- Prior to joining Kohl’s, new CEO Michelle Gass, spent 17 years at Starbucks and began her career with Proctor & Gamble.
- Kohl’s recently appointed president, Sona Chawla, spent 7 years at Walgreens as president of ecommerce.
- Chief Merchanding Officer, Doug Howe joined the company from QVC.
- And Chief Marketing Officer, Gregg Revelle, served at Best Buy, AutoNation & Expedia prior to joining Kohl’s.
Really? What do they know about general merchandising?
An Interview with David J. Katz – eCommerce Braintrust
Today we have a really fascinating and informative interview with David Katz, of Randa Accessories. He shares with us a lot of his knowledge about brands, where they come from and where they are in the Amazon era. As a result of David’s abundant history in direct marketing, he has a really unique perspective on this topic. On the show today he talks about how his direct marketing has evolved and why he believes that brands are becoming more important, even with the seeming migration of consumers away from brands and towards private labels.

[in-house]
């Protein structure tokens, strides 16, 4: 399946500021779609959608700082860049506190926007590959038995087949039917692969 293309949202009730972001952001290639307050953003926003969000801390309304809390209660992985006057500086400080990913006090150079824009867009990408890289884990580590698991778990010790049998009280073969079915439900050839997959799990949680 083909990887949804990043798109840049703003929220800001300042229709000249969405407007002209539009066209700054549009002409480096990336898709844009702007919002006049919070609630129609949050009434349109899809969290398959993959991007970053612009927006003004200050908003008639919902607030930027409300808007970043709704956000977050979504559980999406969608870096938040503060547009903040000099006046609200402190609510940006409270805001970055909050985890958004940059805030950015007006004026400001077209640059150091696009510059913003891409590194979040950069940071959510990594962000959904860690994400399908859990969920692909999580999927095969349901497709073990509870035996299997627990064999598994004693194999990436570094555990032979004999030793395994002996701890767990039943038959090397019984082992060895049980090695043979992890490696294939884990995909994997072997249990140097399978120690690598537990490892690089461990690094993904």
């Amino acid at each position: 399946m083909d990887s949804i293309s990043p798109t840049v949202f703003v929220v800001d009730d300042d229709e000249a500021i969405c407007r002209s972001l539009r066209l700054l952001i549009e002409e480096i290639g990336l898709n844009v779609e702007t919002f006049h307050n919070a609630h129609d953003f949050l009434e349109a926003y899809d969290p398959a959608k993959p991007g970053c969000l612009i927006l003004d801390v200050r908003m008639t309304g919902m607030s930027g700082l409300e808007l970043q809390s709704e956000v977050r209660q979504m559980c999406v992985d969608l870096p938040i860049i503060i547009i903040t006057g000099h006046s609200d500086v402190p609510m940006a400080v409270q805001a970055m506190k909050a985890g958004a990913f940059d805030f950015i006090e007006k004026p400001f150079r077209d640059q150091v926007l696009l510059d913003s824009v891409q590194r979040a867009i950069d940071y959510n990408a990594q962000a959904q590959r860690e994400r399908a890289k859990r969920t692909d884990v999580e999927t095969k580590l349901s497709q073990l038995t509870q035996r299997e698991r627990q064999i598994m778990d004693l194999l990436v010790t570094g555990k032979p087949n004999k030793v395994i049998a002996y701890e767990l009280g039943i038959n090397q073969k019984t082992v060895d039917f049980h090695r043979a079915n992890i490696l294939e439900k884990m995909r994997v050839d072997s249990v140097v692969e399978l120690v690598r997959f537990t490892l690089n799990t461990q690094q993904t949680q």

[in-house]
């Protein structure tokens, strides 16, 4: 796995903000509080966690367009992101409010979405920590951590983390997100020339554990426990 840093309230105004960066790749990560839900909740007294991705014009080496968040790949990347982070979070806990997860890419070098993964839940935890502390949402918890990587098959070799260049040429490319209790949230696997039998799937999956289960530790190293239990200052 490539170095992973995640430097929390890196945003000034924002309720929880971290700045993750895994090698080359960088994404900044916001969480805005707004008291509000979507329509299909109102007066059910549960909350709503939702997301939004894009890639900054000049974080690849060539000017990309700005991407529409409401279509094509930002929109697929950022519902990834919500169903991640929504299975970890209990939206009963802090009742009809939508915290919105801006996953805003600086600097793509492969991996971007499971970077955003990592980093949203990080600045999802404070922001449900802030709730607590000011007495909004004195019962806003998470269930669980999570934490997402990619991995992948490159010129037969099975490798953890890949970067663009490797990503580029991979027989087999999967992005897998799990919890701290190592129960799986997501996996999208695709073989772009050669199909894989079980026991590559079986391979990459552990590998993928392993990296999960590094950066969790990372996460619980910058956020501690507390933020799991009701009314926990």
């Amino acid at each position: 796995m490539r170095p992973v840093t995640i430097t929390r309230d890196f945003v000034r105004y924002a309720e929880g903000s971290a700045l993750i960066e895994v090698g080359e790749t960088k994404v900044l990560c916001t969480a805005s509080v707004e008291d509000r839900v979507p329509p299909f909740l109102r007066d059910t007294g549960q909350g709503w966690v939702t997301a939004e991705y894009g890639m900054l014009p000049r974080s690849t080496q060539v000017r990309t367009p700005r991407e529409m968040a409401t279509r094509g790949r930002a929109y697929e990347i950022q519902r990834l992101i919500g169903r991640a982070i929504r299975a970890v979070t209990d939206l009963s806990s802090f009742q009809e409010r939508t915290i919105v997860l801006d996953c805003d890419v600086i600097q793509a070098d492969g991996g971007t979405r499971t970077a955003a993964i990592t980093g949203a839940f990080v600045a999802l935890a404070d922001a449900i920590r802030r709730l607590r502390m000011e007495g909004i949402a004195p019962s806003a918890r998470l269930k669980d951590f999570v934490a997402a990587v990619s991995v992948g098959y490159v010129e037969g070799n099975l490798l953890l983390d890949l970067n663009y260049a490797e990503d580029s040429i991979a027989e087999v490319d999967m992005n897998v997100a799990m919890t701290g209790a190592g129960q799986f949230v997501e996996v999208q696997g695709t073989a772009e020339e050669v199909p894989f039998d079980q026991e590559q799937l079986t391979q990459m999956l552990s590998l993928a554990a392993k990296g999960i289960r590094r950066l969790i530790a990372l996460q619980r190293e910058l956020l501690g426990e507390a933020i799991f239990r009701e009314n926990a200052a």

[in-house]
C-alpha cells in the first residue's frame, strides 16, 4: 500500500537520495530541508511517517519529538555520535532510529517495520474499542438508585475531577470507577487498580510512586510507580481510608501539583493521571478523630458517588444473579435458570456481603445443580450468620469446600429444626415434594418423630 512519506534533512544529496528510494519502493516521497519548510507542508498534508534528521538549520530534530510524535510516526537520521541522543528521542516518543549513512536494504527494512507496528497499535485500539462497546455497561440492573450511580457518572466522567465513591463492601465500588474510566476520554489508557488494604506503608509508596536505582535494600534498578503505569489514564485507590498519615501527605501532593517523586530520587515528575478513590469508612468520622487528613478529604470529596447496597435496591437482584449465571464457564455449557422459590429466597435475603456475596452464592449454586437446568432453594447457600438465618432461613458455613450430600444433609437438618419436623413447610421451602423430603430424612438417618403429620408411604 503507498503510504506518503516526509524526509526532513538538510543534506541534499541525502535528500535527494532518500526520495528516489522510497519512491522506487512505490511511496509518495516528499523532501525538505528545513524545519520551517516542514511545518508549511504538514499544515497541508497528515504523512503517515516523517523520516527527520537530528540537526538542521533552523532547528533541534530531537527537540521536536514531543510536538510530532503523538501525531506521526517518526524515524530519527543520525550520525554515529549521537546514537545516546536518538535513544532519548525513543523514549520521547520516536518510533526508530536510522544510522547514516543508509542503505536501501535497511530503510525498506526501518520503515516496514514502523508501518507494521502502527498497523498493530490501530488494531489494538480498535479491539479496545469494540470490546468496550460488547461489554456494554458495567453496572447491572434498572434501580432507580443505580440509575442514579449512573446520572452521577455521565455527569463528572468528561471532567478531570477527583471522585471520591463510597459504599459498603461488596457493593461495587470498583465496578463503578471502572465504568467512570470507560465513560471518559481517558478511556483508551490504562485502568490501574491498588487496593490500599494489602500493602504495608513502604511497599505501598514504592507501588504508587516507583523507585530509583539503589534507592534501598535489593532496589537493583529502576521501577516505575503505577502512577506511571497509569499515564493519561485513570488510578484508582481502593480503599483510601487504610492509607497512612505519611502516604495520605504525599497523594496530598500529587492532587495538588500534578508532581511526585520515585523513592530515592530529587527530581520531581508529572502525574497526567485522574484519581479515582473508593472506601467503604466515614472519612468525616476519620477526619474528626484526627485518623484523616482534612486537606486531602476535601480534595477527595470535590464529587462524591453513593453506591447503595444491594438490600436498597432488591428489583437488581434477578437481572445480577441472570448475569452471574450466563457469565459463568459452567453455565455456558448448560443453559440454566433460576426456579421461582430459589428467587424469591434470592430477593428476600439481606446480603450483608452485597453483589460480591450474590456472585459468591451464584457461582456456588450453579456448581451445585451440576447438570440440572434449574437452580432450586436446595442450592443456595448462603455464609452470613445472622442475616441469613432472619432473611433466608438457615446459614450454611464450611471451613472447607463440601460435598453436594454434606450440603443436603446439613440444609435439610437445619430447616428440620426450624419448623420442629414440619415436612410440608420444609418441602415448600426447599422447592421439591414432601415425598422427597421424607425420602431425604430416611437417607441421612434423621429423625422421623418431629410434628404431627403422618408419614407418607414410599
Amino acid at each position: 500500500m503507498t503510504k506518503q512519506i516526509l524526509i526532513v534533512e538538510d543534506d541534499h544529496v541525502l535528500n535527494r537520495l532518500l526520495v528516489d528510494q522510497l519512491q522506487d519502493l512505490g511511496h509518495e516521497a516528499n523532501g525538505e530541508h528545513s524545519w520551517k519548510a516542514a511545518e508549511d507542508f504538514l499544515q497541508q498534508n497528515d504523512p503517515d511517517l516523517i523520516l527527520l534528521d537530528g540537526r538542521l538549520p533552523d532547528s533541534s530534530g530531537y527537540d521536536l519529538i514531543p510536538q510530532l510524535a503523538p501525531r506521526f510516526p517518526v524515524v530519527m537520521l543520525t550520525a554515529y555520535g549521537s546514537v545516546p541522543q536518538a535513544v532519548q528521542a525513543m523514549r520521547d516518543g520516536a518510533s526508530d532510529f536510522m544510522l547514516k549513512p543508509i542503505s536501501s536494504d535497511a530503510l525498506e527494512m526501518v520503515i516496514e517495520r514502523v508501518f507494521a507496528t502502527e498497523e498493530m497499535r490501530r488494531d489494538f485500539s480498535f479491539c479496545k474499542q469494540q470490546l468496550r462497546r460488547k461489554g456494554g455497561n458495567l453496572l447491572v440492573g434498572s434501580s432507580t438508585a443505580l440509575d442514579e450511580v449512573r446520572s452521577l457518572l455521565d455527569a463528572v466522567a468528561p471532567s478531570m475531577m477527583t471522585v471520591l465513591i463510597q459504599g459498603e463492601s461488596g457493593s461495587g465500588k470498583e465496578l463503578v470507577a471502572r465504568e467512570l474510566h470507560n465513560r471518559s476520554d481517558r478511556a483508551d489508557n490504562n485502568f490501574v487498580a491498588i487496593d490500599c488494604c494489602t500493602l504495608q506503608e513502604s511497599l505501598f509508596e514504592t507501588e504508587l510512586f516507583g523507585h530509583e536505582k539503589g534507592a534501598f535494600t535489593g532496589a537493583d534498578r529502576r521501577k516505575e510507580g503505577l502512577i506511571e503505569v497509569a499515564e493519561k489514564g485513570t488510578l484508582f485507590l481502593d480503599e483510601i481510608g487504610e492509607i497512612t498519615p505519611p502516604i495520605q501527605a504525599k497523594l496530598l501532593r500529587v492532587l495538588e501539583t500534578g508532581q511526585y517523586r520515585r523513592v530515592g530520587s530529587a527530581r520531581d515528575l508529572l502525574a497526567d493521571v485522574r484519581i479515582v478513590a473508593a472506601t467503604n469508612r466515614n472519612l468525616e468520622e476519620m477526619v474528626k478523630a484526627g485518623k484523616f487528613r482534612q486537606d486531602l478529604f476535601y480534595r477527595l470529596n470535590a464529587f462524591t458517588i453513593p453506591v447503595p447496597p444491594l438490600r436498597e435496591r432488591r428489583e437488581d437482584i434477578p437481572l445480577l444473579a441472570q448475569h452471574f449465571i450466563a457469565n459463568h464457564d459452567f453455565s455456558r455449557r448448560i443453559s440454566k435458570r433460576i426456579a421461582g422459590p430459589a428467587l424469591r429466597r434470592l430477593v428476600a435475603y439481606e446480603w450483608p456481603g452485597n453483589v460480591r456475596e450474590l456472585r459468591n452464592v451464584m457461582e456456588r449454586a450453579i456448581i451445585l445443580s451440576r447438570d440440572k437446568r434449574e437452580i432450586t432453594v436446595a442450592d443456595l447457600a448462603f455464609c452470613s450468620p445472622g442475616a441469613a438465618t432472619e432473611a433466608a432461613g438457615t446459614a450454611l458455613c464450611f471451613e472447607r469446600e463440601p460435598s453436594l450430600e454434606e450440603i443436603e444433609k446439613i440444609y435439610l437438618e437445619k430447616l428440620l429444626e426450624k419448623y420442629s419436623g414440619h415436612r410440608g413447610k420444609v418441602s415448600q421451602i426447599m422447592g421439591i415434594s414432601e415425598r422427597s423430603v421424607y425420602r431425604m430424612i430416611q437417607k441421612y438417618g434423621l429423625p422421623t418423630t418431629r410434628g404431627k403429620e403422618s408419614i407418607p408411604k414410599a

David is the alchemist and Chief Marketing Officer at Randa Accessories, a leading multinational consumer products company and also the largest men’s accessories business worldwide. He is also the co-author of the bestselling book Design for Response- Creative Direct Marketing That Works a frequent public speaker referred to by the press as a retail industry expert.
As a company, Randa is still very involved with the Amazon ecosystem. As both a seller and a vendor on Amazon, the company continues to have a robust partnership with Amazon, despite the fact that Amazon is moving powerfully forward into private label brands in the accessory space. Tune in to find out what David has to share about brands and where they fit in today’s consumer ecosystem.